The oil major has pulled out from a British project and stopped South African exploration. Its climate targets require that production be halted.
For the Amadiba community on South Africa’s “wild coast”, the Indian Ocean isn’t just an economic resource which provides fishers with livelihoods. It’s also spiritual.
“The oceans are sacred to us,” said Sinegugu Zukulu, an Amadiba environmental activist. Traditional healers are trained to perform rituals at the beach to consult with their ancestors. Many African churches have performed baptisms in waters of the ocean. “So we cannot allow our ocean to be used for activities that are going to lead to destruction and render the ocean useless to us.”
Shell, the European oil giant, is the one to whom Zuklulu addressed his warning. Shell has paid ships soundwaves to be shot at the Indian Ocean to search for oil. Zuklulu, along with other campaigners, took Shell to court, arguing the local communities weren’t properly consulted. They say the seismic surveys will scare off fish and any future oil spill would devastate the region’s fishing and tourism industries and cause spiritual damage.
Just before the New Year, a high court judge made an interim ruling in their favour. He ordered Shell to cease drilling while the court case is being heard. Monday will see the final decision in the case.
Shell has terminated its contract with the vessel. The weather window for surveying is closing and they won’t be able to start again anytime soon. The oil major is “considering best way forward,” a spokesperson said.
Zukulu believes the battle is far not over. “Shell doesn’t give up easily,” he said. “They have got deep pockets. They will always put up a fight”.
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But Shell’s stomach for a fight may be diminishing. It pulled out of the Cambo oilfield development off the coast Scotland in December, just a few months after an Stop Cambo campaign was launched.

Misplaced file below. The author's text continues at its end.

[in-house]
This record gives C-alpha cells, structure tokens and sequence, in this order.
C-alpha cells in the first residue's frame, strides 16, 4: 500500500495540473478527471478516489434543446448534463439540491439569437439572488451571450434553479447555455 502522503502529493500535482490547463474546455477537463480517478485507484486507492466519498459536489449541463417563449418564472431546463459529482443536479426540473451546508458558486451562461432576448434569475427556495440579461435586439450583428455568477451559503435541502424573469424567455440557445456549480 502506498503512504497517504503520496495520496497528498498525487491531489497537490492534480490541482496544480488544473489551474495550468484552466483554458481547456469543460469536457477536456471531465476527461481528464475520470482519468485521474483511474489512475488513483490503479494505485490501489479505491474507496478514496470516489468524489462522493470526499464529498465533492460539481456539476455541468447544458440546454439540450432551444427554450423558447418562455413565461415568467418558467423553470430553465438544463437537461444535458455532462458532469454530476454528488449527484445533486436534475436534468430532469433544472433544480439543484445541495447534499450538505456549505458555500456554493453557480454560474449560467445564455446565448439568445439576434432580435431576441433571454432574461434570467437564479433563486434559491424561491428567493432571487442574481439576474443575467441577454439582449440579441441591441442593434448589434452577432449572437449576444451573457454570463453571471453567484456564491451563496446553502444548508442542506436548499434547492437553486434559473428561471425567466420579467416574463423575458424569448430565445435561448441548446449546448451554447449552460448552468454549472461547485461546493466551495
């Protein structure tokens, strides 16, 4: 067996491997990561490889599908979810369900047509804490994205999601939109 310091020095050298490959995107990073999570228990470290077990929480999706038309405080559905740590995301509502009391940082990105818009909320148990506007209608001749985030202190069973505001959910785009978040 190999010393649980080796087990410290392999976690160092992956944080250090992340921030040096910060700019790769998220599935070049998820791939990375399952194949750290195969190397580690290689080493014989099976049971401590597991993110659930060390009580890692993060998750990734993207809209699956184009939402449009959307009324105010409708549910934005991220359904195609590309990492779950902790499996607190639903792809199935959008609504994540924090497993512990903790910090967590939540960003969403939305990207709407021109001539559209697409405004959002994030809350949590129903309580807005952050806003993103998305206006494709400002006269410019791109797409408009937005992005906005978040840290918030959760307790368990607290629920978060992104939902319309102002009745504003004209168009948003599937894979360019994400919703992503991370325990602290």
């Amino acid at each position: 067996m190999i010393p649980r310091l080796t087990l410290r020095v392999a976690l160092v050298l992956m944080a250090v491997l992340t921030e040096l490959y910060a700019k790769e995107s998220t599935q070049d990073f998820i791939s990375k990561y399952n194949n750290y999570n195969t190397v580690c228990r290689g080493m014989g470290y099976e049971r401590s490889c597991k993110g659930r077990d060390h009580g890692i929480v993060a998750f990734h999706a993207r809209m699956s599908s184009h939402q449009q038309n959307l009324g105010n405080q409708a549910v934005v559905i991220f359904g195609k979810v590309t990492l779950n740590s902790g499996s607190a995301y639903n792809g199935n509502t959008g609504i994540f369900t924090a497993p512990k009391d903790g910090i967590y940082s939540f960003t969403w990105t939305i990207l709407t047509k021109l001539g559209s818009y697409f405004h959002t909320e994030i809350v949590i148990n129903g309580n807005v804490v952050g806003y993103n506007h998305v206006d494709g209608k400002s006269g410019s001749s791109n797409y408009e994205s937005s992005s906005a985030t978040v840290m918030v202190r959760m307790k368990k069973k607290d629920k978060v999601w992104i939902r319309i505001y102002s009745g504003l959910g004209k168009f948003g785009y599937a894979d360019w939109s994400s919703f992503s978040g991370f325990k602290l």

A spokesperson said the “economic case for investment in this project is not strong enough at this time, as well as having the potential for delays”. Why would there need to be delays? Kayaking activists for one. Opposition from Scotland’s first minister Nicola Sturgeon for another.
Shell’s climate strategy calls for a 1-2% decrease in oil production per year to reach net zero by 2050 (with caveats). That doesn’t mean drilling stops. Its wells have an average natural decline rate of 5%. Shell is still exploring new frontiers, just more selectively, prioritising “value over volumes”.
A Dutch court ruled in May that the Hague-based company must go further. This landmark case was ruled by a Dutch court. Shell was ordered to reduce its emissions by 45%, including those generated by customers who use its products, between 2019 and 2030.
Sjoukie Van Oosterhout, who led campaigners’ research for the Dutch court case, said that for Shell to comply with the court’s ruling then “there’s not many other ways than decreasing oil and gas production all over the world”.
Although the company is appealing, the appeal will not be heard before the end of 2023. The company is legally bound to obey the judgement, although it is unclear how this will be enforced.
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Climate Home News spoke with Mike Coffin, a Carbon Tracker researcher, and an ex-BP geologist. He said that there was a gap between European oil majors such as Shell, BP, and Eni, and US-based firms such as Conoco Phillips or Exxon-Mobil.
He said: “Those [European] companies… see lower long term oil prices perhaps than North American companies who may be a bit more bullish on how long the oil sector can continue.”
In Argentina, Equinor and Shell’s proposals for offshore oil exploration provoked thousands of people to protest in Buenos Aires last week. Protesters said to AFP that they were concerned about oil leaks and the impact of seismic exploration on marine life.
US campaigners are challenging an auction of licenses for oil exploration in the Gulf of Mexico. Joe Biden’s administration, under pressure from a Louisiana court ruling, launched an auction at which Shell bought several leases.
Elsewhere, Shell’s oil production has met less resistance. Shell holds a minority stake in Brazil’s offshore Mero oil and gas fields. Claudio Angelo (communications co-ordinator at Brazilian NGO Climate Observatory) said that this development was not a high-profile issue due to the fact that campaigners and journalists are focused on the Amazon rainforest deforestation.
“Shell has long seen Brazil as a strategic lifeline as it faced setbacks elsewhere, for climate legislation or other reasons,” he said.
Other major Shell oil & gas production sites include Nigerian, Kazakhstan, Oman and Malaysia. There, civil society is generally weaker, and less focused on climate changes.
Source: Climate Change News